However, most of the water here in the Coachella Valley, while ever-present, goes virtually unseen. Whether you’re walking a golf course, driving a local road or relaxing in your back yard, there’s an ancient and plentiful aquifer beneath you that supplies homes and businesses with all the water they need. Its natural abundance along with smart management practices is one of the blessings we enjoy in La Quinta and the surrounding communities.

Perhaps that most beautiful reminder of the area’s winter rains is the spring wildflower bloom. The timing of the rains and how much rain we get over the winter each year determines when you can expect to start seeing the bloom and how strong it will be. I see the desert flowers as a living reminder of the nourishing rains we receive each year.

Of course, compared to a place like Seattle, Washington, our rainfall amounts are rather paltry and this causes almost everyone to get creative and resourceful in how they use water. Over the years, our golf courses have taken the challenge of operating within our climate to heart.

Great course designs
They have done pathbreaking work to make themselves good stewards of the resource while providing golfers with exceptionally beautiful and challenging courses at the same time. You may know that Audubon International has a program that recognizes excellence in golf course design and management. The program certifies courses that do a great job with the environment, and here in the Coachella Valley, water conservation is a very important factor.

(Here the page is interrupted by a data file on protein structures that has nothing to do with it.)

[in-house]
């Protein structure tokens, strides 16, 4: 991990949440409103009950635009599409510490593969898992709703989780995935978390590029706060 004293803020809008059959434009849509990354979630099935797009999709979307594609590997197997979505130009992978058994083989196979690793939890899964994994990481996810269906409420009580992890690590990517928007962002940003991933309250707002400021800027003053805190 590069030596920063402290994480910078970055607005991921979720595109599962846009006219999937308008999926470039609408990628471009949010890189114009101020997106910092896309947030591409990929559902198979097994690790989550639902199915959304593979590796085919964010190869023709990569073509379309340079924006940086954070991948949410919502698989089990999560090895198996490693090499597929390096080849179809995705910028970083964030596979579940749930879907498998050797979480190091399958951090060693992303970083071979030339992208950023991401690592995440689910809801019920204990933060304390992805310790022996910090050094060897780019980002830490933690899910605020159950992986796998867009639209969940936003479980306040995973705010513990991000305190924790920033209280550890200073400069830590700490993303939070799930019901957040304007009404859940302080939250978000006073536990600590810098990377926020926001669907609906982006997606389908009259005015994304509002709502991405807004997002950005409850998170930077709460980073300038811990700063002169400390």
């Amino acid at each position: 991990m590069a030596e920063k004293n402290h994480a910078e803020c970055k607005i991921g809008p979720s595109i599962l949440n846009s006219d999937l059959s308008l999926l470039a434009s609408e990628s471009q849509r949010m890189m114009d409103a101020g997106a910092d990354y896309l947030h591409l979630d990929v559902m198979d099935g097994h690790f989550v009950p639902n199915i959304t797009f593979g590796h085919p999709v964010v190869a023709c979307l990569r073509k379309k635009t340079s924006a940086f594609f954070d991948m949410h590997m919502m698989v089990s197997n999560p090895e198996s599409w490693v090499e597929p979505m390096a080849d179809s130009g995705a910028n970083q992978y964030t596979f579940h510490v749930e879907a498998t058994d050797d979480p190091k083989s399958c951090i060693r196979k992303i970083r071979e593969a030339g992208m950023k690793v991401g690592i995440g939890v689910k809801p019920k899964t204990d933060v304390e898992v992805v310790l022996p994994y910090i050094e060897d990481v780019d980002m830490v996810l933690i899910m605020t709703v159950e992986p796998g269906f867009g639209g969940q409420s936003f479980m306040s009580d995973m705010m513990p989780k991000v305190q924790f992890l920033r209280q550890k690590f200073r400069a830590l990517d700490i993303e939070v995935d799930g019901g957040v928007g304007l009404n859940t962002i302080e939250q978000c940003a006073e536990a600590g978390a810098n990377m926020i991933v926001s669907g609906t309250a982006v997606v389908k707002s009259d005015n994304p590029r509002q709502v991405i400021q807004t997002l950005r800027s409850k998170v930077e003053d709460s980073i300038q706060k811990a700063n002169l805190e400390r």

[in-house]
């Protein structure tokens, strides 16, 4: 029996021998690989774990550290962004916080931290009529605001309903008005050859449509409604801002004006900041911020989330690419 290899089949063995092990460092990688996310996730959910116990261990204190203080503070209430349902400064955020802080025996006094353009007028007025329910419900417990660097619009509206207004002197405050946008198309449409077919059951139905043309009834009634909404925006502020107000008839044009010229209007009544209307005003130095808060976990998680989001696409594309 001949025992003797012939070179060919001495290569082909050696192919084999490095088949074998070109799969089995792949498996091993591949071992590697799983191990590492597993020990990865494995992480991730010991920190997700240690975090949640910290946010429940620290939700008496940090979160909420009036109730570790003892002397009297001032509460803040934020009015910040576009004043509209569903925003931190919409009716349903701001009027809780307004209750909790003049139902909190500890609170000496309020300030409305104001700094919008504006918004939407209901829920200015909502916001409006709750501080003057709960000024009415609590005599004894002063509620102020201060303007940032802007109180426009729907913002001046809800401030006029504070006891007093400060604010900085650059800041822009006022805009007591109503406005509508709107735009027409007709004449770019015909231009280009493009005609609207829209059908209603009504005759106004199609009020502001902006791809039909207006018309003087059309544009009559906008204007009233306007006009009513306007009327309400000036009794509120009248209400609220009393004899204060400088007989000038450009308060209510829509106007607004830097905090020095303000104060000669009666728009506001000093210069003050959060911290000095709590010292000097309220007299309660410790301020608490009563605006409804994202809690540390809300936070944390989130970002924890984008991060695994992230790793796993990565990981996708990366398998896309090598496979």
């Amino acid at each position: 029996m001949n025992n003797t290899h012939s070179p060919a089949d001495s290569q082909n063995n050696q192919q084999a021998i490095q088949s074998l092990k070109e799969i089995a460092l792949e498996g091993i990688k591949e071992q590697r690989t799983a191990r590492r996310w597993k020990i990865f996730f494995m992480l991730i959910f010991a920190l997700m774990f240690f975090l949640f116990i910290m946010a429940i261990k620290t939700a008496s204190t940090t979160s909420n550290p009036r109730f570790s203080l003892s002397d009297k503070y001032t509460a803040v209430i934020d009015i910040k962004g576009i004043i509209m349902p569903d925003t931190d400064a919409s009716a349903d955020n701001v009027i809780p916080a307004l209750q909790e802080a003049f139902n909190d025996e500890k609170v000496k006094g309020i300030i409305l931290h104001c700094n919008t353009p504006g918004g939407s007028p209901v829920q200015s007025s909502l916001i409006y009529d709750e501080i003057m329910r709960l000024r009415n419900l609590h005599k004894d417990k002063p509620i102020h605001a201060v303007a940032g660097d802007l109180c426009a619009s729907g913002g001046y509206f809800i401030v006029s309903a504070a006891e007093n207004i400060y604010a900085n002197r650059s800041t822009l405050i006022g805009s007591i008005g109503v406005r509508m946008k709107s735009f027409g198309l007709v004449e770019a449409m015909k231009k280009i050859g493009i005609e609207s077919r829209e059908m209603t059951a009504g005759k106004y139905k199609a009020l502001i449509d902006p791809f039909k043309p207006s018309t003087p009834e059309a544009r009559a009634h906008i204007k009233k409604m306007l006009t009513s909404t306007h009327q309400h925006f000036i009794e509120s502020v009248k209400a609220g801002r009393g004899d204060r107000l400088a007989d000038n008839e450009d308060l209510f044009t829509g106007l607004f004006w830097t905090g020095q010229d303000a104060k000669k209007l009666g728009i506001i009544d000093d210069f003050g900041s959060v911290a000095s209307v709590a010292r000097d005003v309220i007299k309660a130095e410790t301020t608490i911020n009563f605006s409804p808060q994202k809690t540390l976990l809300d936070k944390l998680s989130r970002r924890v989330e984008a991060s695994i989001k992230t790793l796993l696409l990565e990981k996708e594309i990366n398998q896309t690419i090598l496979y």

PGA West Stadium Course
Hole #17 @ PGA West Stadium Course

Here are courses in our area that are Certified Audubon Cooperative Sanctuary Program Golf Courses: Greg Norman Course at PGA West, La Quinta; La Quinta Resort and Club, La Quinta Citrus Course, Mountain & Dunes Courses; Marriott’s Shadow Ridge Resort, Palm Desert; PGA West, La Quinta, Arnold Palmer Course, Nicklaus Private & Weiskopf Courses, and Stadium & Nicklaus Tournament Courses; The Classic Club, Palm Desert; and Desert Springs JW Marriott Resort & Spa Golf Course, Palm Desert.

I like to think that the designers of those courses have, in their own ways, made artistic expressions similar to what you’ll see if you check out the current art exhibit at the Twentynine Palms Visitors Center – they are just using a different medium to create their works.

So when you come to visit and look at property in and around these courses, you can see your future home as being surrounded by art that reflects our natural relationship with the most important natural resource: water.

Why not start your search today? Download our free golf course resource guide and get a feel for the area, then call or drop us an email so we can answer any questions you might have.